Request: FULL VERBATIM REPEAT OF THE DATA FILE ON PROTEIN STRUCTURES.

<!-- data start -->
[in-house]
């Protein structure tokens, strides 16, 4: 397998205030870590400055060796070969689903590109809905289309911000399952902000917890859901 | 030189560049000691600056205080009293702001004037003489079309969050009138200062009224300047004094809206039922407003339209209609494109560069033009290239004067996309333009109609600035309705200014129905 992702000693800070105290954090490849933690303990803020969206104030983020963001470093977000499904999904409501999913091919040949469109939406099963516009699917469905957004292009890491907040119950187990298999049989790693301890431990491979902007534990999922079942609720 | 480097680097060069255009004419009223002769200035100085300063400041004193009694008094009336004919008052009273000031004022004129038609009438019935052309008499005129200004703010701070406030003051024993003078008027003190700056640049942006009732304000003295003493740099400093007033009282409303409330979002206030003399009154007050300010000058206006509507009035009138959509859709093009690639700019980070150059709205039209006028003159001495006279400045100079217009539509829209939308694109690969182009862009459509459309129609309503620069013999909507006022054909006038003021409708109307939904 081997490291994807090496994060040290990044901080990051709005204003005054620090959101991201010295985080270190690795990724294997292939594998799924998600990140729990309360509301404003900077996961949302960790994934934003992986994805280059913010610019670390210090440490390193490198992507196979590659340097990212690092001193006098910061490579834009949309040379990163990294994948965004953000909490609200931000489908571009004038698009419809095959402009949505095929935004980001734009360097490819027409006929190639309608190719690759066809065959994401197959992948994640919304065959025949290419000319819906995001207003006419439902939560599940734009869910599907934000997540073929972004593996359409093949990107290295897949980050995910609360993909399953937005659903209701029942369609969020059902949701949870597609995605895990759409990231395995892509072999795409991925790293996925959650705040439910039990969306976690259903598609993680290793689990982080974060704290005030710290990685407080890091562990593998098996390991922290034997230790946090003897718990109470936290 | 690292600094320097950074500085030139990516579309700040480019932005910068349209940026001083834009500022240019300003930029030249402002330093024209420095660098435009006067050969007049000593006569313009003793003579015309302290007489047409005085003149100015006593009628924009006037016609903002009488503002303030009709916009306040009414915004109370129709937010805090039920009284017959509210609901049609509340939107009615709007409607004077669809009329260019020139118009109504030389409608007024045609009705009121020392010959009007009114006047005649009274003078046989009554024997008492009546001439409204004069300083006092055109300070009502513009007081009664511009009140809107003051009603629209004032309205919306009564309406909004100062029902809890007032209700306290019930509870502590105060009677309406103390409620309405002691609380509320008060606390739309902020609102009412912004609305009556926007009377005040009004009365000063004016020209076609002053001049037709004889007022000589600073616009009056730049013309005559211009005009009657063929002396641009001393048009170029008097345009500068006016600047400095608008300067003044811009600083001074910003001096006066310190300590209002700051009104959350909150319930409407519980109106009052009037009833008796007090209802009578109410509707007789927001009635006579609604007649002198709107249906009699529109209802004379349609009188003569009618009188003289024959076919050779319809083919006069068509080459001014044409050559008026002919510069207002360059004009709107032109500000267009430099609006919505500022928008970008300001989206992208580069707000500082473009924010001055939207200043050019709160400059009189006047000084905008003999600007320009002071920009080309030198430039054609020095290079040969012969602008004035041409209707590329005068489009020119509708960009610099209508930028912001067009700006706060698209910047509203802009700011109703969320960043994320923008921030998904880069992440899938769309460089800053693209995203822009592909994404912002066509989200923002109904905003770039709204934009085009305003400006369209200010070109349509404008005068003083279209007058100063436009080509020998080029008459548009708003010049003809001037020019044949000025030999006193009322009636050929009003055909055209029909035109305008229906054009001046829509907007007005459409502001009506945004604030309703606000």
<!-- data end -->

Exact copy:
[in-house]
């Protein structure tokens, strides 16, 4: 397998205030870590400055060796070969689903590109809905289309911000399952902000917890859901 | 030189560049000691600056205080009293702001004037003489079309969050009138200062009224300047004094809206039922407003339209209609494109560069033009290239004067996309333009109609600035309705200014129905 992702000693800070105290954090490849933690303990803020969206104030983020963001470093977000499904999904409501999913091919040949469109939406099963516009699917469905957004292009890491907040119950187990298999049989790693301890431990491979902007534990999922079942609720 | 480097680097060069255009004419009223002769200035100085300063400041004193009694008094009336004919008052009273000031004022004129038609009438019935052309008499005129200004703010701070406030003051024993003078008027003190700056640049942006009732304000003295003493740099400093007033009282409303409330979002206030003399009154007050300010000058206006509507009035009138959509859709093009690639700019980070150059709205039209006028003159001495006279400045100079217009539509829209939308694109690969182009862009459509459309129609309503620069013999909507006022054909006038003021409708109307939904 081997490291994807090496994060040290990044901080990051709005204003005054620090959101991201010295985080270190690795990724294997292939594998799924998600990140729990309360509301404003900077996961949302960790994934934003992986994805280059913010610019670390210090440490390193490198992507196979590659340097990212690092001193006098910061490579834009949309040379990163990294994948965004953000909490609200931000489908571009004038698009419809095959402009949505095929935004980001734009360097490819027409006929190639309608190719690759066809065959994401197959992948994640919304065959025949290419000319819906995001207003006419439902939560599940734009869910599907934000997540073929972004593996359409093949990107290295897949980050995910609360993909399953937005659903209701029942369609969020059902949701949870597609995605895990759409990231395995892509072999795409991925790293996925959650705040439910039990969306976690259903598609993680290793689990982080974060704290005030710290990685407080890091562990593998098996390991922290034997230790946090003897718990109470936290 | 690292600094320097950074500085030139990516579309700040480019932005910068349209940026001083834009500022240019300003930029030249402002330093024209420095660098435009006067050969007049000593006569313009003793003579015309302290007489047409005085003149100015006593009628924009006037016609903002009488503002303030009709916009306040009414915004109370129709937010805090039920009284017959509210609901049609509340939107009615709007409607004077669809009329260019020139118009109504030389409608007024045609009705009121020392010959009007009114006047005649009274003078046989009554024997008492009546001439409204004069300083006092055109300070009502513009007081009664511009009140809107003051009603629209004032309205919306009564309406909004100062029902809890007032209700306290019930509870502590105060009677309406103390409620309405002691609380509320008060606390739309902020609102009412912004609305009556926007009377005040009004009365000063004016020209076609002053001049037709004889007022000589600073616009009056730049013309005559211009005009009657063929002396641009001393048009170029008097345009500068006016600047400095608008300067003044811009600083001074910003001096006066310190300590209002700051009104959350909150319930409407519980109106009052009037009833008796007090209802009578109410509707007789927001009635006579609604007649002198709107249906009699529109209802004379349609009188003569009618009188003289024959076919050779319809083919006069068509080459001014044409050559008026002919510069207002360059004009709107032109500000267009430099609006919505500022928008970008300001989206992208580069707000500082473009924010001055939207200043050019709160400059009189006047000084905008003999600007320009002071920009080309030198430039054609020095290079040969012969602008004035041409209707590329005068489009020119509708960009610099209508930028912001067009700006706060698209910047509203802009700011109703969320960043994320923008921030998904880069992440899938769309460089800053693209995203822009592909994404912002066509989200923002109904905003770039709204934009085009305003400006369209200010070109349509404008005068003083279209007058100063436009080509020998080029008459548009708003010049003809001037020019044949000025030999006193009322009636050929009003055909055209029909035109305008229906054009001046829509907007007005459409502001009506945004604030309703606000």